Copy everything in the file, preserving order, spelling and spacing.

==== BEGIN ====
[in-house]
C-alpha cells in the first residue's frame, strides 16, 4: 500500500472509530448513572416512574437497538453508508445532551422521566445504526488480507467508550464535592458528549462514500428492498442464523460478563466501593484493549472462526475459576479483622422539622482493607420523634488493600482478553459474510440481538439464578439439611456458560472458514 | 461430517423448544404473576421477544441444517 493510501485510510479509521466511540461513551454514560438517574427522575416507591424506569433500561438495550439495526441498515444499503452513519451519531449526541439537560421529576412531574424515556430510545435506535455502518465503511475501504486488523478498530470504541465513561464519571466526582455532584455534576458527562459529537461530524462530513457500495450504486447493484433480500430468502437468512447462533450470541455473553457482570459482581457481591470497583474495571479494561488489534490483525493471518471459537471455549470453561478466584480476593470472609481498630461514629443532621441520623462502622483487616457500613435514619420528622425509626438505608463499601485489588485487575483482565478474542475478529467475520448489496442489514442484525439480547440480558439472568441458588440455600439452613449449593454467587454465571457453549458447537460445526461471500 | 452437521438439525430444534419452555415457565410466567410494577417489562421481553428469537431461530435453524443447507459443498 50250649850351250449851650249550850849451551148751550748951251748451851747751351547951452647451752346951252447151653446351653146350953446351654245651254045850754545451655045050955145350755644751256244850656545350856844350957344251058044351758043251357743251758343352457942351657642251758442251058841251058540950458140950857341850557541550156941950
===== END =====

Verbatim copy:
[in-house]
C-alpha cells in the first residue's frame, strides 16, 4: 500500500472509530448513572416512574437497538453508508445532551422521566445504526488480507467508550464535592458528549462514500428492498442464523460478563466501593484493549472462526475459576479483622422539622482493607420523634488493600482478553459474510440481538439464578439439611456458560472458514 | 461430517423448544404473576421477544441444517 493510501485510510479509521466511540461513551454514560438517574427522575416507591424506569433500561438495550439495526441498515444499503452513519451519531449526541439537560421529576412531574424515556430510545435506535455502518465503511475501504486488523478498530470504541465513561464519571466526582455532584455534576458527562459529537461530524462530513457500495450504486447493484433480500430468502437468512447462533450470541455473553457482570459482581457481591470497583474495571479494561488489534490483525493471518471459537471455549470453561478466584480476593470472609481498630461514629443532621441520623462502622483487616457500613435514619420528622425509626438505608463499601485489588485487575483482565478474542475478529467475520448489496442489514442484525439480547440480558439472568441458588440455600439452613449449593454467587454465571457453549458447537460445526461471500 | 452437521438439525430444534419452555415457565410466567410494577417489562421481553428469537431461530435453524443447507459443498 50250649850351250449851650249550850849451551148751550748951251748451851747751351547951452647451752346951252447151653446351653146350953446351654245651254045850754545451655045050955145350755644751256244850656545350856844350957344251058044351758043251357743251758343352457942351657642251758442251058841251058540950458140950857341850557541550156941950